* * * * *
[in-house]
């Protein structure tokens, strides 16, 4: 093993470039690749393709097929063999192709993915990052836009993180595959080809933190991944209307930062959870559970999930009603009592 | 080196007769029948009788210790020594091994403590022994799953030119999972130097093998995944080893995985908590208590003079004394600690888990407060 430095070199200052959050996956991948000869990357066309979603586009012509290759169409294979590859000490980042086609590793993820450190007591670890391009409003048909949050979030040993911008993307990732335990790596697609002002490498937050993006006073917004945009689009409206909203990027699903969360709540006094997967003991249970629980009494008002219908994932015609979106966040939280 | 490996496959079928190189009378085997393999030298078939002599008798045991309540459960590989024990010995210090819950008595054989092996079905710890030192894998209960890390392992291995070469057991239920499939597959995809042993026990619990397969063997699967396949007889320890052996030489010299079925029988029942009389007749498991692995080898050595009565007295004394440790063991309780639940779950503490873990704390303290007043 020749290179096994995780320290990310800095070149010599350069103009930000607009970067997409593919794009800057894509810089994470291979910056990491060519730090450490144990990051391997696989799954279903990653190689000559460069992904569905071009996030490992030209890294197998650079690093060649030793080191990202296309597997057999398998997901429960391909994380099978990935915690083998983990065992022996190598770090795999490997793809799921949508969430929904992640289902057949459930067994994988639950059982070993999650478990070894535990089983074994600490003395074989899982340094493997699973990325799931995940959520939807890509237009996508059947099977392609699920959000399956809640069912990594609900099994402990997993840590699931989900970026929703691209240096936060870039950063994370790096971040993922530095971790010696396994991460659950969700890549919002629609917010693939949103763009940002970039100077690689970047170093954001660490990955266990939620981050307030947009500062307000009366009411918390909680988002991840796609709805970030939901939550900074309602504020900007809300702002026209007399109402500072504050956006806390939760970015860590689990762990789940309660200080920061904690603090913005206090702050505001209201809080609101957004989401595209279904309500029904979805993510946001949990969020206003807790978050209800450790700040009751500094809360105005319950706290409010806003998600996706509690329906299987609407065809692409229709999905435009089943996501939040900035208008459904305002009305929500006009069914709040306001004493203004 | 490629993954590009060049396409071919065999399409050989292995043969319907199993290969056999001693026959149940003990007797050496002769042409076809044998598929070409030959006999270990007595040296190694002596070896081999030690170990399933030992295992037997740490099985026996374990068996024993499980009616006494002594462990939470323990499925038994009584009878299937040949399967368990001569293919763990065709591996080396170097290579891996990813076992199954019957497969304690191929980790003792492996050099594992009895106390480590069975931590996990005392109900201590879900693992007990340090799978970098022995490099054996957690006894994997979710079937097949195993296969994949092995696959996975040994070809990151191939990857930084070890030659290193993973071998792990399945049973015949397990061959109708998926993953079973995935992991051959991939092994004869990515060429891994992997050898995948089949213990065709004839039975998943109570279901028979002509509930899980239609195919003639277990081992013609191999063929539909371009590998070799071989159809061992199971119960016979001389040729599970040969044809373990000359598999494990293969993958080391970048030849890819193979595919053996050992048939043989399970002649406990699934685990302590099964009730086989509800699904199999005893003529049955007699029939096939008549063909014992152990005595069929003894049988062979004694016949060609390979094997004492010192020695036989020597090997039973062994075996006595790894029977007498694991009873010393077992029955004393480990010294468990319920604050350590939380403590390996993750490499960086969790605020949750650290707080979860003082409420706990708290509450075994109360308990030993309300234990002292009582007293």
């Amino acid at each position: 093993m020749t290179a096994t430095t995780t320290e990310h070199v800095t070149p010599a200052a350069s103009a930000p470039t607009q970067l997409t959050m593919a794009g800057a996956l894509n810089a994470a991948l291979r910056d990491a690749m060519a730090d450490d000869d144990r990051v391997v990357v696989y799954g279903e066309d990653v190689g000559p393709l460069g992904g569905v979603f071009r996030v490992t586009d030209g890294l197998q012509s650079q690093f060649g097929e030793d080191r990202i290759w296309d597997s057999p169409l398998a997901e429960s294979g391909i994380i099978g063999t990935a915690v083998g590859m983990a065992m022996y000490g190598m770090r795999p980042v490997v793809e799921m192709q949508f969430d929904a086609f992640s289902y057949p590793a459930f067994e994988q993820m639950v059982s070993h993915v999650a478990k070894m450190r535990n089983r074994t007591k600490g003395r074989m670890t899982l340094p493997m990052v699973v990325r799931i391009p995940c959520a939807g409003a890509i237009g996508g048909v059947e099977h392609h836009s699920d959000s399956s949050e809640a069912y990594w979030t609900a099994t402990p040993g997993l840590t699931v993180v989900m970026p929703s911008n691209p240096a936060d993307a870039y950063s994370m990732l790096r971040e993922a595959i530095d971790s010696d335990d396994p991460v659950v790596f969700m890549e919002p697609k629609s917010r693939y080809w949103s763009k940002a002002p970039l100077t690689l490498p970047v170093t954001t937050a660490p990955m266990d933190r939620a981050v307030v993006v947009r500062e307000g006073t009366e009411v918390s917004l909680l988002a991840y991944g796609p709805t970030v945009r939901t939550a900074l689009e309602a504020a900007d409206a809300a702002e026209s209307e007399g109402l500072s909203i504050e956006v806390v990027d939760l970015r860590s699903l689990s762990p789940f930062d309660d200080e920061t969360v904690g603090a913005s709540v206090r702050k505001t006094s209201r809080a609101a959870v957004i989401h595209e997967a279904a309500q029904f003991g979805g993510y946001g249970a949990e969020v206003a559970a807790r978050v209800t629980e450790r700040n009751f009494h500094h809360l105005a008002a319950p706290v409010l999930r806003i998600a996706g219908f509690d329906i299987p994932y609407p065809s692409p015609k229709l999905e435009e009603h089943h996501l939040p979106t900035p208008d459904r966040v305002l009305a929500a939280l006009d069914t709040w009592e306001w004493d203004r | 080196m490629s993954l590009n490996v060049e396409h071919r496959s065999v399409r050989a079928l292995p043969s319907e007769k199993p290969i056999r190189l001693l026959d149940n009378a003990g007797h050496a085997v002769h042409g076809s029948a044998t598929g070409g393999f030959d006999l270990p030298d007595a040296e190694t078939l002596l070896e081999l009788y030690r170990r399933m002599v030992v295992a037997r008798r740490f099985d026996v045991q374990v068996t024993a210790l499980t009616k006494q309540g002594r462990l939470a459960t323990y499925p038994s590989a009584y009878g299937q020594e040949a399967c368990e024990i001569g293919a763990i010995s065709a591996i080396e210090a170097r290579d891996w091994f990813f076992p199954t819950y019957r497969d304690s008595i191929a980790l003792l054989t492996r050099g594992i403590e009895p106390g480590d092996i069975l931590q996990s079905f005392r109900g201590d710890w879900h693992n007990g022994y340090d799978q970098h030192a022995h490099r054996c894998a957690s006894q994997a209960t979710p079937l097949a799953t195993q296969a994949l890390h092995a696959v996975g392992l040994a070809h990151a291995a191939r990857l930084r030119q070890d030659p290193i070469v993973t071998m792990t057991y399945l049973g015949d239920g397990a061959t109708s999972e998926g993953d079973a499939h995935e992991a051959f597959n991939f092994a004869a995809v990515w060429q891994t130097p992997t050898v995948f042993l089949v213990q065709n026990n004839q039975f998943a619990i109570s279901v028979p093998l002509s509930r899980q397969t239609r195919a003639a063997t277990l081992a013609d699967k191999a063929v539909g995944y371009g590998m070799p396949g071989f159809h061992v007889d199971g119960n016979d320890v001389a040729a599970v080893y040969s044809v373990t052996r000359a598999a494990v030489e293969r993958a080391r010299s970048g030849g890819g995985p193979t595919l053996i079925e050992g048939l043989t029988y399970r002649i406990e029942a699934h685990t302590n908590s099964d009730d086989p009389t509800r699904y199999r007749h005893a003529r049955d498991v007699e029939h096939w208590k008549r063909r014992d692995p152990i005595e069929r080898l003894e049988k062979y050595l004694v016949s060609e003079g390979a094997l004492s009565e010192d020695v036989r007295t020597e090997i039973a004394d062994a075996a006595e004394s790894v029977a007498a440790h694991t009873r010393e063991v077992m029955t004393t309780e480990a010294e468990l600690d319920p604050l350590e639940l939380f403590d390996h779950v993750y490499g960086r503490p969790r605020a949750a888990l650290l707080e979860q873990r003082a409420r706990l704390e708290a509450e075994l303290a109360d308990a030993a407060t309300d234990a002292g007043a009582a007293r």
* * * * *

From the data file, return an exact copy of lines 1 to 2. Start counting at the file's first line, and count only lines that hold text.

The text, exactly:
[in-house]
């Protein structure tokens, strides 16, 4: 093993470039690749393709097929063999192709993915990052836009993180595959080809933190991944209307930062959870559970999930009603009592 | 080196007769029948009788210790020594091994403590022994799953030119999972130097093998995944080893995985908590208590003079004394600690888990407060 430095070199200052959050996956991948000869990357066309979603586009012509290759169409294979590859000490980042086609590793993820450190007591670890391009409003048909949050979030040993911008993307990732335990790596697609002002490498937050993006006073917004945009689009409206909203990027699903969360709540006094997967003991249970629980009494008002219908994932015609979106966040939280 | 490996496959079928190189009378085997393999030298078939002599008798045991309540459960590989024990010995210090819950008595054989092996079905710890030192894998209960890390392992291995070469057991239920499939597959995809042993026990619990397969063997699967396949007889320890052996030489010299079925029988029942009389007749498991692995080898050595009565007295004394440790063991309780639940779950503490873990704390303290007043 020749290179096994995780320290990310800095070149010599350069103009930000607009970067997409593919794009800057894509810089994470291979910056990491060519730090450490144990990051391997696989799954279903990653190689000559460069992904569905071009996030490992030209890294197998650079690093060649030793080191990202296309597997057999398998997901429960391909994380099978990935915690083998983990065992022996190598770090795999490997793809799921949508969430929904992640289902057949459930067994994988639950059982070993999650478990070894535990089983074994600490003395074989899982340094493997699973990325799931995940959520939807890509237009996508059947099977392609699920959000399956809640069912990594609900099994402990997993840590699931989900970026929703691209240096936060870039950063994370790096971040993922530095971790010696396994991460659950969700890549919002629609917010693939949103763009940002970039100077690689970047170093954001660490990955266990939620981050307030947009500062307000009366009411918390909680988002991840796609709805970030939901939550900074309602504020900007809300702002026209007399109402500072504050956006806390939760970015860590689990762990789940309660200080920061904690603090913005206090702050505001209201809080609101957004989401595209279904309500029904979805993510946001949990969020206003807790978050209800450790700040009751500094809360105005319950706290409010806003998600996706509690329906299987609407065809692409229709999905435009089943996501939040900035208008459904305002009305929500006009069914709040306001004493203004 | 490629993954590009060049396409071919065999399409050989292995043969319907199993290969056999001693026959149940003990007797050496002769042409076809044998598929070409030959006999270990007595040296190694002596070896081999030690170990399933030992295992037997740490099985026996374990068996024993499980009616006494002594462990939470323990499925038994009584009878299937040949399967368990001569293919763990065709591996080396170097290579891996990813076992199954019957497969304690191929980790003792492996050099594992009895106390480590069975931590996990005392109900201590879900693992007990340090799978970098022995490099054996957690006894994997979710079937097949195993296969994949092995696959996975040994070809990151191939990857930084070890030659290193993973071998792990399945049973015949397990061959109708998926993953079973995935992991051959991939092994004869990515060429891994992997050898995948089949213990065709004839039975998943109570279901028979002509509930899980239609195919003639277990081992013609191999063929539909371009590998070799071989159809061992199971119960016979001389040729599970040969044809373990000359598999494990293969993958080391970048030849890819193979595919053996050992048939043989399970002649406990699934685990302590099964009730086989509800699904199999005893003529049955007699029939096939008549063909014992152990005595069929003894049988062979004694016949060609390979094997004492010192020695036989020597090997039973062994075996006595790894029977007498694991009873010393077992029955004393480990010294468990319920604050350590939380403590390996993750490499960086969790605020949750650290707080979860003082409420706990708290509450075994109360308990030993309300234990002292009582007293």